BMW R100RS Motorcycle Collector Series Book by Bill Stermer

When it was first released in 1977, BMW’s new R100RS caused a sensation. This elegant motorcycle sported a revolutionary wedge-shaped fairing that offered the rider near total enclosure for unparalleled comfort and protection. When fitted with optional saddlebags it sang the song of the open road that BMW riders cherished: long distances at high speeds with comfort and convenience.

The first modern motorcycle with a frame-mounted fairing, it was not only the most stunning BMW model, but with its new 980cc flat-twin motor, also the most powerful. Soon, a vast aftermarket sprang up around it with all sorts of updates for its suspension, handling and power.

The R100-RS had a charmed life of sorts. Once the K-series four-cylinder line was released in Europe in 1984, BMW discontinued the R100 series twins. Enthusiasts protested, pleaded, demanded, and BMW responded by re-releasing an updated R100 series, including the RS, in 1988.

Though the R10ORS was last manufactured in 1993, it continues to live on as one of the most recognizable and ground-breaking motorcycles of our time. Long-time motorcycle journalist Bill Stermer, who has owned both versions of the MOORS, writes an insightful insider’s view of this storied machine.

The Whitehorse Press Motorcycle Collector Series covers landmark motorcycles—machines that have altered the direction of motorcycling and inspired loyalty among their owners.


When introduced for the 1977 model year, the BMW R100RS was the most exotic and expensive motorcycle sold in the United States. With its wedge-shaped fairing, driveshaft, and legendary BMW flat-twin, air-cooled engine, the bike repre­sented long distances at high speeds, elegance, class, reliability, and unruffled travel at the very pinnacle of motorcycling.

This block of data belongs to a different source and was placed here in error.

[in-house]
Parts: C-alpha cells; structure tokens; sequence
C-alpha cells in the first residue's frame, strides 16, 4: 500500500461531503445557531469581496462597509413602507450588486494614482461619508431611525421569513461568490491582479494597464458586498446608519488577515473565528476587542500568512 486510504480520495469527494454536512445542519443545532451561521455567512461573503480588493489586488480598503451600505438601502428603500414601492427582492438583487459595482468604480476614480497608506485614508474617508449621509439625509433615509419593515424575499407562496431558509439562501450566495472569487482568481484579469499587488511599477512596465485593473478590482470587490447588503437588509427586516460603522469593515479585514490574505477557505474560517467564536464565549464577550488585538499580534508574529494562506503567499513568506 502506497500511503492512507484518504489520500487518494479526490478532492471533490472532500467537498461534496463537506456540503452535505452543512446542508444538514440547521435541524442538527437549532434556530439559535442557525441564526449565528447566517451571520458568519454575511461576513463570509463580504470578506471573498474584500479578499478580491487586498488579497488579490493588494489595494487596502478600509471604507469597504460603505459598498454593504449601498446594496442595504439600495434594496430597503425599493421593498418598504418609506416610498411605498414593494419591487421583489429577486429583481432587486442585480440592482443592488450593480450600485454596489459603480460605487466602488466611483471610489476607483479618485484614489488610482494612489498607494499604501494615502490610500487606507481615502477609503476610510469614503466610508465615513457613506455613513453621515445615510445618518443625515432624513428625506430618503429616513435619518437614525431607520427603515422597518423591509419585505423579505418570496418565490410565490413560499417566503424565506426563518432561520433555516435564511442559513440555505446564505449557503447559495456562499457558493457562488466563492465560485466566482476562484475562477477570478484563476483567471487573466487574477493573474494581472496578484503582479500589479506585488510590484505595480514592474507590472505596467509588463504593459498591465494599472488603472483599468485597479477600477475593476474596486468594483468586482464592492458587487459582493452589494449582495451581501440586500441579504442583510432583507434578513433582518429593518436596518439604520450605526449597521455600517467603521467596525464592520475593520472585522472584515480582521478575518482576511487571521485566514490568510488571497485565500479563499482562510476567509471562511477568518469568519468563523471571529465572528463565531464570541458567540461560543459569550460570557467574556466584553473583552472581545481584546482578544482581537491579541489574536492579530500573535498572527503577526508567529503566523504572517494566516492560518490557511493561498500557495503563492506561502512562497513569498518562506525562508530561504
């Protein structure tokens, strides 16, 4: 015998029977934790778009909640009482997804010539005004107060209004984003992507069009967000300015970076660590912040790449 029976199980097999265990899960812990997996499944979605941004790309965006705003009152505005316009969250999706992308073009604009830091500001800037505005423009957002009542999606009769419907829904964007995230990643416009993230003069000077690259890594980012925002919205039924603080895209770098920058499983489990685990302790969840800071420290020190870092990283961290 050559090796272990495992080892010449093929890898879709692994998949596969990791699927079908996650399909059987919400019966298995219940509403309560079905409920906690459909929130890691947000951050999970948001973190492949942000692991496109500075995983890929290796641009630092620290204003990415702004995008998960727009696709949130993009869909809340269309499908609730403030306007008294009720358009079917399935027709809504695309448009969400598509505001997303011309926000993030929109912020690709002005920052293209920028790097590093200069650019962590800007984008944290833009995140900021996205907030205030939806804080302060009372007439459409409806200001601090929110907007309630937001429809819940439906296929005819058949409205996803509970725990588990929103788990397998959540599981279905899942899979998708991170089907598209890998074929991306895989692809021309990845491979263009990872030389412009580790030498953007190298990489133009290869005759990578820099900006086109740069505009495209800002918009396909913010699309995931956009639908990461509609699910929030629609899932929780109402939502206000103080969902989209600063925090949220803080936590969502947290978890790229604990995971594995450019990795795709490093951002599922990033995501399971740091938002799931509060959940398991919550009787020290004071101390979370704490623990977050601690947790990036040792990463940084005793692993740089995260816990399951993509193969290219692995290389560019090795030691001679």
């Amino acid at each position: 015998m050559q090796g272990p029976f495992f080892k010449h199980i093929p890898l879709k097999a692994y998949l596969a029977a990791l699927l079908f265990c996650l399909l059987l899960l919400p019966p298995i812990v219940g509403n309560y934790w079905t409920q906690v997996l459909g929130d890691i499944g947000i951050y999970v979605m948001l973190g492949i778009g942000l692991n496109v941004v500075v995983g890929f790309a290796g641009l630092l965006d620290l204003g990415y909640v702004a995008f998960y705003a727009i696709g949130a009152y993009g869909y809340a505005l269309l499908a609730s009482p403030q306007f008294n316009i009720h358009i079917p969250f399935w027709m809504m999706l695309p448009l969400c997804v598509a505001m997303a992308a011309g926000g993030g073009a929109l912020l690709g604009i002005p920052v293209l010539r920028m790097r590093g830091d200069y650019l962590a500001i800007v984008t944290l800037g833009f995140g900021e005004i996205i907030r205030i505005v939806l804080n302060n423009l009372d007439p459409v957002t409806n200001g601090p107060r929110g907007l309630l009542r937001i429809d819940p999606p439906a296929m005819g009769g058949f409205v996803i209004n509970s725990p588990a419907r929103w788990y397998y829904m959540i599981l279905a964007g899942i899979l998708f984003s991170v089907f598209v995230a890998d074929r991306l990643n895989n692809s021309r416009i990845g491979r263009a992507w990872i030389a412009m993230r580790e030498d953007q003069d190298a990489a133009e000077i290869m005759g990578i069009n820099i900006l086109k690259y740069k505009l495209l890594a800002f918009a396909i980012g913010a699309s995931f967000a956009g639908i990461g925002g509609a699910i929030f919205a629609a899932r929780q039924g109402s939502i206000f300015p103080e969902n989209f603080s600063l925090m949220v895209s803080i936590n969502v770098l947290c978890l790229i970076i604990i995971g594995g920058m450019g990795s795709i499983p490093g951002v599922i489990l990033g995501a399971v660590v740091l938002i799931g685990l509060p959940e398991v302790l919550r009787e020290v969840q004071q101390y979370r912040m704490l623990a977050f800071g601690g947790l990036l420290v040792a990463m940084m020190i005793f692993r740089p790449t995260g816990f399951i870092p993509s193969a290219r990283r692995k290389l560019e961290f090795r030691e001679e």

The RS was produced through 1984, then the 1,000cc air-cooled twin line was dropped as BMW turned its attention to its liquid-cooled line of 1,000cc K100 fours and 750cc K75 triples. Usually, when a model is dropped, that’s the end of the story.

But incredibly, because of popular demand, BMW refined and reintroduced the R100RS (and other R100 twins) after several model years. By the time it had run its course in 1993, the RS had come to be regarded as one of the most beautiful and functional motorcycles ever made. This is the story of where it came from, what it was like to ride, and what it meant to motorcycling.

When Dan Kennedy of Whitehorse Press men­tioned that he wanted to publish a series of books about significant motorcycles that had inspired an enduring passion among their loyal followers, I knew immediately what my first contribution had to be.

I have owned an example of both a twin-shock and a Monolever RIOORS, and today own an ex­ample of its successor, the R I 100RS that debuted in 1994. You might call me an RS fanatic.

I have been a motorcyclist since high school, and in 1978 became an associate editor of Cycle, which at the time was the largest-circulation motorcycle magazine in the world. Two years after riding an RS through Europe in 1979, I bought one and put more than 100,000 miles on my red/smoke twin-shock. I rode it all over the United States, modified it, rode it on the track at several of Reg Pridmore’s CLASS performance riding schools, commuted on it, and took weekend trips and vacations.

When I married Margery it served as our honeymoon vehicle. In 1990 I joined the staff of Ridermagazine as editorial director, a position I held four years. Later, when I knew the R10ORS was going away for good, I bought a blue 1992 Monolever and put 26,000 miles on it.

So to riders everywhere—whatever you ride—may all bikes serve as well and reliably, and deliver as much satisfaction as the RS-series BMW twins have delivered to me.

2002 BMW R100RS Motorcycle Collector Series Book by Bill Stermer available at

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